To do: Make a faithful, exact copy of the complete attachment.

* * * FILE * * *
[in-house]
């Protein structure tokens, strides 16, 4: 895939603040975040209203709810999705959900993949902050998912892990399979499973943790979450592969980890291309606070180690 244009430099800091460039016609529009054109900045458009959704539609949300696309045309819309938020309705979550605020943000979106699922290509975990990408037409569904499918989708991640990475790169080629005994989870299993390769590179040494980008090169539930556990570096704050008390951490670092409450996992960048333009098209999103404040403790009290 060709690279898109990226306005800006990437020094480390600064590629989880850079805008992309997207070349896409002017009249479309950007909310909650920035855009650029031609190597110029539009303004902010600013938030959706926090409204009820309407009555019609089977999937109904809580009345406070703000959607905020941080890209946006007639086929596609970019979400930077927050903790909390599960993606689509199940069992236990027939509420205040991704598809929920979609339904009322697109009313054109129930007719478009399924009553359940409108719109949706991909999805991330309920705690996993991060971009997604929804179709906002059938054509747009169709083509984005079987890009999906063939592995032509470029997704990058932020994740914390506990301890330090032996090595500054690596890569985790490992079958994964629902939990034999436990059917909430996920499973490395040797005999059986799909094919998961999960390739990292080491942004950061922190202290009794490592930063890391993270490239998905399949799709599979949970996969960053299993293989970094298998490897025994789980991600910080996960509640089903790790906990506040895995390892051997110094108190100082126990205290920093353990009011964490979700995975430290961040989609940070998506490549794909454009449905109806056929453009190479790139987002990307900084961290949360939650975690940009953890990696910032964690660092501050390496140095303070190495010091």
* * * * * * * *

[in-house]
């Protein structure tokens, strides 16, 4: 895939603040975040209203709810999705959900993949902050998912892990399979499973943790979450592969980890291309606070180690 244009430099800091460039016609529009054109900045458009959704539609949300696309045309819309938020309705979550605020943000979106699922290509975990990408037409569904499918989708991640990475790169080629005994989870299993390769590179040494980008090169539930556990570096704050008390951490670092409450996992960048333009098209999103404040403790009290 060709690279898109990226306005800006990437020094480390600064590629989880850079805008992309997207070349896409002017009249479309950007909310909650920035855009650029031609190597110029539009303004902010600013938030959706926090409204009820309407009555019609089977999937109904809580009345406070703000959607905020941080890209946006007639086929596609970019979400930077927050903790909390599960993606689509199940069992236990027939509420205040991704598809929920979609339904009322697109009313054109129930007719478009399924009553359940409108719109949706991909999805991330309920705690996993991060971009997604929804179709906002059938054509747009169709083509984005079987890009999906063939592995032509470029997704990058932020994740914390506990301890330090032996090595500054690596890569985790490992079958994964629902939990034999436990059917909430996920499973490395040797005999059986799909094919998961999960390739990292080491942004950061922190202290009794490592930063890391993270490239998905399949799709599979949970996969960053299993293989970094298998490897025994789980991600910080996960509640089903790790906990506040895995390892051997110094108190100082126990205290920093353990009011964490979700995975430290961040989609940070998506490549794909454009449905109806056929453009190479790139987002990307900084961290949360939650975690940009953890990696910032964690660092501050390496140095303070190495010091």